Burnout is more than just feeling physically, mentally and emotionally exhausted. There are two other important elements, Lucy says: You start to feel cynical, and you start to feel ineffective. “The typical thing we hear is ‘I’m lying in bed in the morning, I can’t face getting up and I think, ‘well, what’s the point, nothing I do is going to make a difference anyway.’’ That’s the ineffective part. The cynicism part presents itself as that eye-rolling, snarky, deflated attitude. “When you start to hate everybody, when everyone gets on your nerves… that’s a pretty sure sign of burnout.”

She also emphasises that while people usually view burnout as an individual problem, it can’t be solved by individuals alone. “Burnout is an individual response to system-wide problems and challenges”, she explains, such as discrimination or working in overloaded jobs. When your job demands exceed your job resources, that’s a recipe for burnout. “Basically, you’ve got so much coming at you and you can’t get it all done, you haven’t got the hours in the day, you haven’t got the support staff and support infrastructure, so no amount of being told to be more resilient or take more breaks is going to help that.”

The answer, Lucy says, is working as teams to reduce the workloads, increase autonomy and flexibility in the workplace and increase the support for each other. “What happened during Covid is that people who have had the freedom in some workplaces, came back to work and wanted more freedom to choose when they do and don’t come into the office.” Workplaces who have worked with their employees to create that idea of ‘structured freedom’, e.g. treating your staff like grown adults, have helped create a better working environment and providing greater flexibility around home working.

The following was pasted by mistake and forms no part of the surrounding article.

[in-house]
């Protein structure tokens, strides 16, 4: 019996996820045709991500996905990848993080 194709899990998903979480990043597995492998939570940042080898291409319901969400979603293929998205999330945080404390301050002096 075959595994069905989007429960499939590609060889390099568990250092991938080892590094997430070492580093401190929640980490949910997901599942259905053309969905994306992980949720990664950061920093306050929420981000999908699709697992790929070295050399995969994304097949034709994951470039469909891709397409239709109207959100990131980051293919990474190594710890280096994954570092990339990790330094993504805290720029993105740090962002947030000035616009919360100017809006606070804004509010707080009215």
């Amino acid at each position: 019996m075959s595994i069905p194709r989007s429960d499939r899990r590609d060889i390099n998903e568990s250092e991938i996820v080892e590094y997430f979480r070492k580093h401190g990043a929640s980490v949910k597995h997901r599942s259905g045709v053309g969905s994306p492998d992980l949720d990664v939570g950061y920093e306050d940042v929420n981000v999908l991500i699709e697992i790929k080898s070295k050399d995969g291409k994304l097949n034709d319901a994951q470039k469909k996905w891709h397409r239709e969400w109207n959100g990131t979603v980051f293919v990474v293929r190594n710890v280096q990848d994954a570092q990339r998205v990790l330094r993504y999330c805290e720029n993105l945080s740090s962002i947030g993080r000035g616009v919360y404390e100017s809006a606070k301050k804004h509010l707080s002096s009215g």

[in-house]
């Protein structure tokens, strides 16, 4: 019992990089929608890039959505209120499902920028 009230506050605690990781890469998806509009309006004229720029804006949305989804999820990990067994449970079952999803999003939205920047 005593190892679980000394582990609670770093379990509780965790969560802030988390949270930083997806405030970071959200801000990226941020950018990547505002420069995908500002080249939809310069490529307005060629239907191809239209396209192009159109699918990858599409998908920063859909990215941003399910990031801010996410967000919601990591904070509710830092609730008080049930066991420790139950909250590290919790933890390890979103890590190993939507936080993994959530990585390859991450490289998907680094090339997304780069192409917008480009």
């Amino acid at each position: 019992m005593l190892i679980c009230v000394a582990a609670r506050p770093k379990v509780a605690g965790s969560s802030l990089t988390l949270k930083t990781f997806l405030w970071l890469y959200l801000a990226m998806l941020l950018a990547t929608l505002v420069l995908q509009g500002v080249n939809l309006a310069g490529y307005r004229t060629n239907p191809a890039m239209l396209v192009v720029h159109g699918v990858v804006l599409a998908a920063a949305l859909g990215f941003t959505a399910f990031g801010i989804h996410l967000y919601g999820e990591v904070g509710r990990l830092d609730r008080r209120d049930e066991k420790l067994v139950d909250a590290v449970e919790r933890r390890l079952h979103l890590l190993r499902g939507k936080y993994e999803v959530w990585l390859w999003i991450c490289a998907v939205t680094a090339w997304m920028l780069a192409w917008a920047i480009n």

She also notes, however, that there are tools you can use on an individual level as well to help prevent burnout.

– The team at NZIWR practise what they like to call ‘Ruthless Prioritisation,’ where they continually challenge themselves to focus on the things they can influence and things that matter. Every Monday morning she writes a “jumbled” list of everything she needs to do for the week – at work and at home – on the left-hand column of her diary. On the right-hand column, she brings over 7-10 things that “if I nail those, I will know I’ve achieved something meaningful.” If something is on the left-hand column for three weeks and still isn’t done, she drops it as it’s clearly not important. “This keeps burnout at bay because I can see I’m being effective and I’m willing to let things drop off the list.”

– If she starts checking her emails in the middle of the night, because her phone is next to her bed, Lucy has learned to identify that as a warning sign that she’s becoming obsessed by work and starts leaving her phone by the front door instead.

– She avoids ‘bedtime procrastination’, which she describes as when you decide to watch more Netflix, scroll through social media endlessly or start doing some household chores just to avoid going to bed, “because once you go to bed you know it will soon be time for work in the morning”. “If I do that, I catch myself and I say, ‘is this helping or harming you, stop it! Go to bed!’”

Next week, we’ll be looking at the difference between burnout and depression and how do you know if you should quit your job. For more information on the New Zealand Institute for Wellbeing and Resilience, including resources, visit here.